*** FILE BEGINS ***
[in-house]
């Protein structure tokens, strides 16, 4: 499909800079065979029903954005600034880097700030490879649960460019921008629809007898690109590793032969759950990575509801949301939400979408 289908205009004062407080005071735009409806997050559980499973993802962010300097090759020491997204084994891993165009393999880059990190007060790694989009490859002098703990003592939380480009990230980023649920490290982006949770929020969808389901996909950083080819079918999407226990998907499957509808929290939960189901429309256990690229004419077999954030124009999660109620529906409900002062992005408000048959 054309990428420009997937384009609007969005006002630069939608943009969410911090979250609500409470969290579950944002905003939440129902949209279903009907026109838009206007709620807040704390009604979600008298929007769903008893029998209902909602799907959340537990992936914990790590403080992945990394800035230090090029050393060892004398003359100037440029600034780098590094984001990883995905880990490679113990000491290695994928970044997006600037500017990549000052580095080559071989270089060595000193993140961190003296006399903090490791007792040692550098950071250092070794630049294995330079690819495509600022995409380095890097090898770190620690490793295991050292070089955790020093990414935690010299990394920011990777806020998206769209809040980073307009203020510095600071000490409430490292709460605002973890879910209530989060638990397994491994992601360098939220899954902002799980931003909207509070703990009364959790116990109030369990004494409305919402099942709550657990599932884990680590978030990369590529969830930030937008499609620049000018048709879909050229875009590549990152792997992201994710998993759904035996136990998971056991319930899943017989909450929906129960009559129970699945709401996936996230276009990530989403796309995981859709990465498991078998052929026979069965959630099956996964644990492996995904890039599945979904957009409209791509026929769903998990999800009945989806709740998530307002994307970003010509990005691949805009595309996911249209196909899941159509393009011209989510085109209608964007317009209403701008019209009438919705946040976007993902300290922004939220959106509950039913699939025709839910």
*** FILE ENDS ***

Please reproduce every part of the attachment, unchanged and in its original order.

[in-house]
């Protein structure tokens, strides 16, 4: 499909800079065979029903954005600034880097700030490879649960460019921008629809007898690109590793032969759950990575509801949301939400979408 289908205009004062407080005071735009409806997050559980499973993802962010300097090759020491997204084994891993165009393999880059990190007060790694989009490859002098703990003592939380480009990230980023649920490290982006949770929020969808389901996909950083080819079918999407226990998907499957509808929290939960189901429309256990690229004419077999954030124009999660109620529906409900002062992005408000048959 054309990428420009997937384009609007969005006002630069939608943009969410911090979250609500409470969290579950944002905003939440129902949209279903009907026109838009206007709620807040704390009604979600008298929007769903008893029998209902909602799907959340537990992936914990790590403080992945990394800035230090090029050393060892004398003359100037440029600034780098590094984001990883995905880990490679113990000491290695994928970044997006600037500017990549000052580095080559071989270089060595000193993140961190003296006399903090490791007792040692550098950071250092070794630049294995330079690819495509600022995409380095890097090898770190620690490793295991050292070089955790020093990414935690010299990394920011990777806020998206769209809040980073307009203020510095600071000490409430490292709460605002973890879910209530989060638990397994491994992601360098939220899954902002799980931003909207509070703990009364959790116990109030369990004494409305919402099942709550657990599932884990680590978030990369590529969830930030937008499609620049000018048709879909050229875009590549990152792997992201994710998993759904035996136990998971056991319930899943017989909450929906129960009559129970699945709401996936996230276009990530989403796309995981859709990465498991078998052929026979069965959630099956996964644990492996995904890039599945979904957009409209791509026929769903998990999800009945989806709740998530307002994307970003010509990005691949805009595309996911249209196909899941159509393009011209989510085109209608964007317009209403701008019209009438919705946040976007993902300290922004939220959106509950039913699939025709839910």